The Illusion of Control

Control is an illusion.

Do you think you’re in control of yourself? Hah! Think again.

Your eyes capture only a tiny percentage of what happens around you. Your memories are largely just a figment of your imagination. And your “free will” is little more than an elaborate illusion created by your brain. (The Grand Delusion – NewScientist, 14 May 2011)

And you think you’re in control of your project? Haha, sucker…

“Humanity’s commitment to technological change is a commitment to the creation of more uncertainty, contingency and incomprehensibility.” (We’ve made a world we cannot control – NewScientist, 14 May 2011)

In their book The Techno-Human Condition professors Allenby and Sarewitz argue that we operate at three levels of technological complexity:

  • Level I is applied by people who see technologies as performing particular functions. Feeling comfortable in their illusion of control these people believe that desired outcomes can be engineered, and they say there are no unknown unknowns, if you only try hard enough.
  • Level II is applied by people who understand that any technological product is part of a bigger complex system, which usually includes people. These people believe some form of control can be achieved if you apply holistic systems thinking.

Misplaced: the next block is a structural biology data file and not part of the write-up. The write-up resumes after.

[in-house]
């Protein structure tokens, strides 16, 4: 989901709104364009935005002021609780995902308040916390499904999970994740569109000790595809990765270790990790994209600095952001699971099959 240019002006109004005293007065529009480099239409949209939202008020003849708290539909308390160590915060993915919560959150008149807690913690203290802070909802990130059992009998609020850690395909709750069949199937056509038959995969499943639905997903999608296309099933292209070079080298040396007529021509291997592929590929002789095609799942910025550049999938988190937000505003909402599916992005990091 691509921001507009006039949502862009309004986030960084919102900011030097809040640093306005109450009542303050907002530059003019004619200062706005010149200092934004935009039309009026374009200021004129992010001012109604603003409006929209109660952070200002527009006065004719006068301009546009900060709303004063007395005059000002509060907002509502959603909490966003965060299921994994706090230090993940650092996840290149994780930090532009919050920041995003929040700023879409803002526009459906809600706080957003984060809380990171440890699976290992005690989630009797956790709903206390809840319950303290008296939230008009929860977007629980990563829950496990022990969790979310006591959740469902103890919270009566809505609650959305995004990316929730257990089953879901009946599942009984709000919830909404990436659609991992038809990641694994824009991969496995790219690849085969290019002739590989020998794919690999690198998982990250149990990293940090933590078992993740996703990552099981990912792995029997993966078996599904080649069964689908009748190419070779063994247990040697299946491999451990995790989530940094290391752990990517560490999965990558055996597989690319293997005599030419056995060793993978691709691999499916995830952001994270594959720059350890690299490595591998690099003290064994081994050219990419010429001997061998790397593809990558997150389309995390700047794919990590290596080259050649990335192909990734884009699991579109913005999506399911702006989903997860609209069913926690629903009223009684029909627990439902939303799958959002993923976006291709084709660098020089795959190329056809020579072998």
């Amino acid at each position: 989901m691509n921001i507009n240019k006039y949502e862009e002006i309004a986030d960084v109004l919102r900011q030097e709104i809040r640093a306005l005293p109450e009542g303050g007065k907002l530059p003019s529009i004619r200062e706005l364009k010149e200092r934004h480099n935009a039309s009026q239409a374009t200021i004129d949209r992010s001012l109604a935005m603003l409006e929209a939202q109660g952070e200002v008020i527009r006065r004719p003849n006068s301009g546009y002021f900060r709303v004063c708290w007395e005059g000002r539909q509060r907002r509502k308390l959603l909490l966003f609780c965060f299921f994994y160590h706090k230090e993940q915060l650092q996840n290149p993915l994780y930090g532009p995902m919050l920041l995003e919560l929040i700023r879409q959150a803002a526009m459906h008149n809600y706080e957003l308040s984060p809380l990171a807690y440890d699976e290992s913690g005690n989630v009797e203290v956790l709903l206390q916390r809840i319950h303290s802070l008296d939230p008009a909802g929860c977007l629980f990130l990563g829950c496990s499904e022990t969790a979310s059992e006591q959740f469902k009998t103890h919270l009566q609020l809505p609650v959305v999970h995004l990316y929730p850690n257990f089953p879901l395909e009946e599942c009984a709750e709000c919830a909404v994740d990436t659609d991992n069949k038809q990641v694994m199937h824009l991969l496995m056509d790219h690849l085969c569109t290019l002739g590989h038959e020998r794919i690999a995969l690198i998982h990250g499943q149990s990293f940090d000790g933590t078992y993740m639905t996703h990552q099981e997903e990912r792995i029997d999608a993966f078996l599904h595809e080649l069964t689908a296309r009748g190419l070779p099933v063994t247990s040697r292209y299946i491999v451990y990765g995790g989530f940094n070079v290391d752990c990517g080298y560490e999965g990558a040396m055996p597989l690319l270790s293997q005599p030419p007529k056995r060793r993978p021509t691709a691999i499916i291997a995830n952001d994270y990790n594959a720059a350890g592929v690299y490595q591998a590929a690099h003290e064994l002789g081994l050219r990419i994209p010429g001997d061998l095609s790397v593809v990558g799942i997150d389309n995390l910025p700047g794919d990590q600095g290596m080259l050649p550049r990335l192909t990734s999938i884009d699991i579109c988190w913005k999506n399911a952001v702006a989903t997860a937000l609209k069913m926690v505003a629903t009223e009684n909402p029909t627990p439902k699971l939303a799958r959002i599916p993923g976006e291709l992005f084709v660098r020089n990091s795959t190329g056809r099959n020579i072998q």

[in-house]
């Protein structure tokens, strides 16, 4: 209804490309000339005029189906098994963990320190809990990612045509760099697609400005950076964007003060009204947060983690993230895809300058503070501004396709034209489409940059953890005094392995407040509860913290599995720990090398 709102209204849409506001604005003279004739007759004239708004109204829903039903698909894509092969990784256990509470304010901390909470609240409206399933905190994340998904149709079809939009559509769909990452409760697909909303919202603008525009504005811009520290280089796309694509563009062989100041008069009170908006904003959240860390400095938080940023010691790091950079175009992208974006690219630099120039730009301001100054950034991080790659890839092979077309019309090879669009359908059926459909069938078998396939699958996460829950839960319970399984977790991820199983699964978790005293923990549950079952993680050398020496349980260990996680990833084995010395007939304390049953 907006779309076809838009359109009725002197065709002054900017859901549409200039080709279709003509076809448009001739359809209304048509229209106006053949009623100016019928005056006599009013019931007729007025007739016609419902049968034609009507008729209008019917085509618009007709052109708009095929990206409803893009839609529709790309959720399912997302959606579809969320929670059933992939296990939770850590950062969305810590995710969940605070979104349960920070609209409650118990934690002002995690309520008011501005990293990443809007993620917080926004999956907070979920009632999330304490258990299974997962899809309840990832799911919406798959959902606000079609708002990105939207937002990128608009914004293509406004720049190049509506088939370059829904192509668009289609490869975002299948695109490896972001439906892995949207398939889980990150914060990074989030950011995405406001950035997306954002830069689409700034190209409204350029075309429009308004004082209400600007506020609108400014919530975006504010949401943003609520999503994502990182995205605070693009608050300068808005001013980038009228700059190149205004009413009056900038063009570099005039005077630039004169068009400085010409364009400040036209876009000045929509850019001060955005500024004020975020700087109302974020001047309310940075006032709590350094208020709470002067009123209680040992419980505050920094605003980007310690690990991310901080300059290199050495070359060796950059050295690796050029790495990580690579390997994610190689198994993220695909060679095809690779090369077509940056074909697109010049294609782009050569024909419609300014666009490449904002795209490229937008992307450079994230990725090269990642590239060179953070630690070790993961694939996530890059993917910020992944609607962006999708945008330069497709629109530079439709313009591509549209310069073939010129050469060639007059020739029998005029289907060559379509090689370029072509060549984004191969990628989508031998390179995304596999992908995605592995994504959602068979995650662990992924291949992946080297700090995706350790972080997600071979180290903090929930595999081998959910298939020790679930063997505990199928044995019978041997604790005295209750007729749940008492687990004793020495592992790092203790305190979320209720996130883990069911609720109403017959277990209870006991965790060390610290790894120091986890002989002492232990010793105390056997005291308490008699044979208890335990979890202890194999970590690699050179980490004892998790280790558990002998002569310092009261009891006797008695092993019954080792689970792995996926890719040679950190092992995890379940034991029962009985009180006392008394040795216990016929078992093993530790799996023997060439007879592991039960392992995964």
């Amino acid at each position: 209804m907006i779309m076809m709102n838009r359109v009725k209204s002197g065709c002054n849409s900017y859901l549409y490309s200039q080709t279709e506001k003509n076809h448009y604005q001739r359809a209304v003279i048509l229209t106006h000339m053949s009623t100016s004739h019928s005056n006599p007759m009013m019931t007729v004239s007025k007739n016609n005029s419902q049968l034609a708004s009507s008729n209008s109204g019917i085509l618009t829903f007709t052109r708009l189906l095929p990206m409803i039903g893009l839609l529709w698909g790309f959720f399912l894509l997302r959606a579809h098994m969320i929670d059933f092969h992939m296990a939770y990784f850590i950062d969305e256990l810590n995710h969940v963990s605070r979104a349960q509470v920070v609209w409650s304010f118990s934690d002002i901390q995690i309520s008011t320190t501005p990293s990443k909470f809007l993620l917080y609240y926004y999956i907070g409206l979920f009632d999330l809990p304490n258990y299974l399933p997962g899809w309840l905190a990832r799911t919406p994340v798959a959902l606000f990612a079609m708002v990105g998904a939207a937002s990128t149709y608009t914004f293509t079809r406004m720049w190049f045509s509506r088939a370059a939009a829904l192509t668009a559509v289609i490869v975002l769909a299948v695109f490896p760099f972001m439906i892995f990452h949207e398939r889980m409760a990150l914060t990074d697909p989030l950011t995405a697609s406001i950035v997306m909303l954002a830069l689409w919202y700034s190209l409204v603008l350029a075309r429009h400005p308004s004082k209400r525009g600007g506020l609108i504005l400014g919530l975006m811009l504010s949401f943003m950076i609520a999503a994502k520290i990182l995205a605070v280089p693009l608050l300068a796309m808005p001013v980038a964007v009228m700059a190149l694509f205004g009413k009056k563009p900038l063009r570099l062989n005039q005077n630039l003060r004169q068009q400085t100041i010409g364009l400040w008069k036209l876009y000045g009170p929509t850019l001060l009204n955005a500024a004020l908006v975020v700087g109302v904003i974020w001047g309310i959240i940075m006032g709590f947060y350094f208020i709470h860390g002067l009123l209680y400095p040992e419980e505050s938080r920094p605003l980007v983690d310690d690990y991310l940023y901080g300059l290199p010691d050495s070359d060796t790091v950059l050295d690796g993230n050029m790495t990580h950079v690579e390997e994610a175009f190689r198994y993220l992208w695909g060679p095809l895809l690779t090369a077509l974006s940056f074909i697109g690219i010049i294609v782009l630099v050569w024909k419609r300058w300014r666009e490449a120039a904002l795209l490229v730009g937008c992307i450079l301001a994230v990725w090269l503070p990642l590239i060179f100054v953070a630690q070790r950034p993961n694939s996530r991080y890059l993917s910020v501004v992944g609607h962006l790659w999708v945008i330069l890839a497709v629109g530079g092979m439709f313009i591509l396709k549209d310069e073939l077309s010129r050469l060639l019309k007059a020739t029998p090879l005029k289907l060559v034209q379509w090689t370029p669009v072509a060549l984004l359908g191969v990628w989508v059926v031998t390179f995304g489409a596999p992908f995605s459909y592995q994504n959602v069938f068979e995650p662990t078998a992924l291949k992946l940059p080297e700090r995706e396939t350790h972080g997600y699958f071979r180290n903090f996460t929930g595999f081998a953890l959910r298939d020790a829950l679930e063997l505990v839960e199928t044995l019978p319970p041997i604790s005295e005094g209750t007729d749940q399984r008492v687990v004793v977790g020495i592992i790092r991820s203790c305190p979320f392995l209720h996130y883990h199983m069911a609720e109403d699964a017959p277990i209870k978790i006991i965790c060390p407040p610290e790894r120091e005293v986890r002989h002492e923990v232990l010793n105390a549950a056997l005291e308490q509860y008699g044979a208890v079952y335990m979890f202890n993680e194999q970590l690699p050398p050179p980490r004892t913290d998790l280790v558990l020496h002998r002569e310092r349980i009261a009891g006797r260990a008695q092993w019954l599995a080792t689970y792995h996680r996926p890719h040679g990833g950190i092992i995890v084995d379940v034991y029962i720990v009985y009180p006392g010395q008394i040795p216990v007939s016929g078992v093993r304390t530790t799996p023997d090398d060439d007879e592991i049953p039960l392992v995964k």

• Level III is applied by people who see that complexity is as pervasive as water. It is integrated in our work in ways that we cannot even imagine. Such people are comfortable with the knowledge that they know only very little, and complexity thinking tells them that uncertainty should be embraced, not eradicated.

The levels offered by Allenby and Sarewitz seem to align nicely with my own ideas about systems and people:

  • Level I people are project managers. They prefer to engineer the future, with Gantt charts and PERT charts.
  • Level II people are systems thinkers. They prefer to bring about the future, with boxes, arrows, and models.
  • And Level III people are complexity thinkers. They prefer to invite the future, with interventions and plenty of surprise.

But, to be honest, I don’t feel certain about this. Which is OK.

And if you don’t care when this all incomprehensible to you, you’re doing fine.

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